Mary, cousin Norman’s wife, plucked a large, framed family portrait right down off the wall and introduced me to her children, one by one. They’ve all left the farm now, she told me – married and moved into the city. Her youngest daughter had, improbably, wed a cruise ship captain, trading waves of wheat for the real thing somewhere in the distant Caribbean.
Sylvia, a grandmother many times over, sturdy as a fireplug and with a mop of short, curly hair, greeted us with a smile on her pleasant, open face. She’d been hard at work in her garden, undeterred by the searing July heat. An eager storyteller, she regaled me with cautionary tales about the hazards of farm living, from the account of the two year old who’d been kicked in the head by a horse (and survived!) to the story about the teenage neighbor who fell into a coma from drugs and alcohol (and survived!).
Jeannie gave me a tour of her brand new house – a prefab with three bedrooms and a full basement. Out back stood the small trailer where her family of five, with three kids under the age of seven, had lived for the past two years while they saved money for the new place. The trailer made me think again about that very first sod house on the prairie, about large families living in cramped quarters while they looked ahead to better times.
Back at Violet’s, I walked through her garden – two acres of vegetables that she planted herself and watered by hand. You name it, and Violet probably grows it. Corn, potatoes, cabbages, radishes, strawberries, raspberries – she cultivates all that and more, pickling or preserving what she harvests, then selling whatever she can’t use. She raises chickens, grazes fifteen head of cattle, and in her spare time she embroiders – beautiful Ukrainian designs in red and white cross-stitch. Where, I wondered, does she find all that spare time? And then I remembered the long Saskatchewan winters.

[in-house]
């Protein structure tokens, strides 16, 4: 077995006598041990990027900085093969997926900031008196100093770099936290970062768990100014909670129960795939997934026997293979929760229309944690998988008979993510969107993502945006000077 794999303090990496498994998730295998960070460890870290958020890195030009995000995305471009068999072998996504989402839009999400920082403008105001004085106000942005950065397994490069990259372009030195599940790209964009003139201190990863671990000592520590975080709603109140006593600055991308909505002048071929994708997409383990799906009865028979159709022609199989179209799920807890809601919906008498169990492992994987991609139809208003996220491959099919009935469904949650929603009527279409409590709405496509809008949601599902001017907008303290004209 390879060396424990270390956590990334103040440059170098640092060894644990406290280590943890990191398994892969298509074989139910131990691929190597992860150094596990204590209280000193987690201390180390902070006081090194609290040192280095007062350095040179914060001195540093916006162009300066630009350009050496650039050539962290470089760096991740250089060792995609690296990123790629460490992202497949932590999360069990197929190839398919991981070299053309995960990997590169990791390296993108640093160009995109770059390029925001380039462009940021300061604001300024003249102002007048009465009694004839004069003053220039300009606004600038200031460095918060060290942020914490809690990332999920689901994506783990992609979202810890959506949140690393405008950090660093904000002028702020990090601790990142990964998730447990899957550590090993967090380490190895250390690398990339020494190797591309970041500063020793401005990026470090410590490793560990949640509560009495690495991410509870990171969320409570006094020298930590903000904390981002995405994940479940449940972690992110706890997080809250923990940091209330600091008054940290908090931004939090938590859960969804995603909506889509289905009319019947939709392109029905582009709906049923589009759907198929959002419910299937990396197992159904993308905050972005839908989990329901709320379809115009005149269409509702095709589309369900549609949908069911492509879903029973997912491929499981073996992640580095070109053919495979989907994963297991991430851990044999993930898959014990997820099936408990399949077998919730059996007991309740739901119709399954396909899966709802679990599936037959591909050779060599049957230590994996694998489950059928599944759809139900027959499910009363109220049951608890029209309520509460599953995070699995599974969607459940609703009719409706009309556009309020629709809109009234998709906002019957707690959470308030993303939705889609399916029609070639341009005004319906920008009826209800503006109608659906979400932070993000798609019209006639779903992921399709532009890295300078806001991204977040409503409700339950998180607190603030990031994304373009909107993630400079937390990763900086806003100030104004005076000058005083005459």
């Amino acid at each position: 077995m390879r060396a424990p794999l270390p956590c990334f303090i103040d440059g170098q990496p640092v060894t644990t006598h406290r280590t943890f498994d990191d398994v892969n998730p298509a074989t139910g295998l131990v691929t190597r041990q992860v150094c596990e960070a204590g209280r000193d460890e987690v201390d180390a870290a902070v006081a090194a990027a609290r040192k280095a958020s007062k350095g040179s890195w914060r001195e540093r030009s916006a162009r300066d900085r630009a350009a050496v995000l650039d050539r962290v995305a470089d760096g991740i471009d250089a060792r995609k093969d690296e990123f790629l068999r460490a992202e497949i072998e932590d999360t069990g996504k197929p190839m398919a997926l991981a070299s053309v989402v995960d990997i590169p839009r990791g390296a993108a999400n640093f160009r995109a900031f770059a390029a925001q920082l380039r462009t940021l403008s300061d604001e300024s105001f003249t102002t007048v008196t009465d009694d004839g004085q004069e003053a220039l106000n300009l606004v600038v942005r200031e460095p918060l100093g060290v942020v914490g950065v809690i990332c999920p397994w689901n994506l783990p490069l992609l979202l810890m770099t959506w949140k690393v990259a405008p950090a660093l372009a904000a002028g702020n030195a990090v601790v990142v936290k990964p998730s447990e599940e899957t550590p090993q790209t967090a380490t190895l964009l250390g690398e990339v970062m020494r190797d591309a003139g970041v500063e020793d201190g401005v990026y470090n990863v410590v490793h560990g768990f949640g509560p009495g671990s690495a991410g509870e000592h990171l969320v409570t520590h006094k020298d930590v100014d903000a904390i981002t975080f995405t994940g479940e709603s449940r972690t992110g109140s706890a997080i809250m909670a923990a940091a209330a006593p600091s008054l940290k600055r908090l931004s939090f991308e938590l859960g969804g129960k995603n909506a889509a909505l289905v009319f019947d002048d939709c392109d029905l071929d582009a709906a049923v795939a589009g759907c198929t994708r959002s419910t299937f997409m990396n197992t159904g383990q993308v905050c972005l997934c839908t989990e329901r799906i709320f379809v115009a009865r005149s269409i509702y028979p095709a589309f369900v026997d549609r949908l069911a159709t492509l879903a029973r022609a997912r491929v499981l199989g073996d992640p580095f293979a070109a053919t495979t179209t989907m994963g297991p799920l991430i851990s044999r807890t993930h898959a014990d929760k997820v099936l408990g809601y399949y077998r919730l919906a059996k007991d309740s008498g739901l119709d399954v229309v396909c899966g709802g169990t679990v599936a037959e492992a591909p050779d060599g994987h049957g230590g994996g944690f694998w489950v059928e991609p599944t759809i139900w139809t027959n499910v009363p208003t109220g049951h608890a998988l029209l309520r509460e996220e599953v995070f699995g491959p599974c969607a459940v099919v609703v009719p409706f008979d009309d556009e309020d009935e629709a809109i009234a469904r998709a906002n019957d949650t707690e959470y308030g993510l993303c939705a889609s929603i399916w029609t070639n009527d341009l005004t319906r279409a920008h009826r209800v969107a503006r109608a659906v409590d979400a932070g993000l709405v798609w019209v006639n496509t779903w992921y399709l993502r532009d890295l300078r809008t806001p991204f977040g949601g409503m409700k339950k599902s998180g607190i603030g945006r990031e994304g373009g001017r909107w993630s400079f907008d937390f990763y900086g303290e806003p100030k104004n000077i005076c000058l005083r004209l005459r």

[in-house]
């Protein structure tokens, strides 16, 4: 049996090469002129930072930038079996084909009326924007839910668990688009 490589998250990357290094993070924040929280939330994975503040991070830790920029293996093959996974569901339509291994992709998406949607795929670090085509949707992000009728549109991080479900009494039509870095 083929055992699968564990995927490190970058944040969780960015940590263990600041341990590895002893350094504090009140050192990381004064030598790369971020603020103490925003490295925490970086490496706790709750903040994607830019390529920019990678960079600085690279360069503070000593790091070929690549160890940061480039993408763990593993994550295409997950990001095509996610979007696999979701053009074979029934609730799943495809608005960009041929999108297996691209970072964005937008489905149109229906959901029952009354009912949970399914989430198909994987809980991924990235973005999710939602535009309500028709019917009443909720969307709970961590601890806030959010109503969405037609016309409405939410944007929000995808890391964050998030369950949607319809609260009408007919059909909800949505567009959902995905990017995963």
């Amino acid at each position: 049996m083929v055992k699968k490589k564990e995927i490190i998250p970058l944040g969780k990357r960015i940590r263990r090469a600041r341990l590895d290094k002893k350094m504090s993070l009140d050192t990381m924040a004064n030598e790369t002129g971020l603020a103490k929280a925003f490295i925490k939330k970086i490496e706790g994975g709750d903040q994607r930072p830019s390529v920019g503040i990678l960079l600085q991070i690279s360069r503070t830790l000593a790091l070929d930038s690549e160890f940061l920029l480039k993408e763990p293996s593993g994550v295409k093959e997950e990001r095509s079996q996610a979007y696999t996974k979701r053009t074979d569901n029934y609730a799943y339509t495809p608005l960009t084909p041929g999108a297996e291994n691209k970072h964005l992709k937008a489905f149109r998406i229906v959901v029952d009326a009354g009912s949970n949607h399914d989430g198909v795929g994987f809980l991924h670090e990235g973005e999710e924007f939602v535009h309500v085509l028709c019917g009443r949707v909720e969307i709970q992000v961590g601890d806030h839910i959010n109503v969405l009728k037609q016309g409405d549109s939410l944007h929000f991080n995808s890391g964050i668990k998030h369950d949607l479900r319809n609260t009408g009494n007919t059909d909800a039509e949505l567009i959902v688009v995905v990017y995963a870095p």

I looked east, across dozens of flat miles of Saskatoon farmland, measuring my urban self against the women I’d met that weekend and finding that I came up a little short. We had spoken together in kitchens that looked deceptively similar to mine, with their oak cabinets and linoleum floors. But these women tested themselves daily against a harsher reality than anything I faced, living as they did where fields of green stretch to the very edges of the world and where, in winter, snow could imprison you for days. My own world seemed smaller and much less heroic. Yet standing there, surrounded by Violet’s rows of cabbages and beans, I had a sudden, vivid recollection of a similar garden, planted and tended by my grandmother in a prairie town in America’s mid-west. She, too, had left a small European farming village to make a new life on the prairie, and I realized suddenly that, although I had come to Saskatoon to discover my husband’s roots, I had, surprisingly, found my own.
Patricia Bracewell’s non-fiction has appeared in American Baby, The Phoenix Journal, and the San Francisco Chronicle Magazine. She is the editor of Left Coast Writers’ on-line travel and writing column, Roadwork.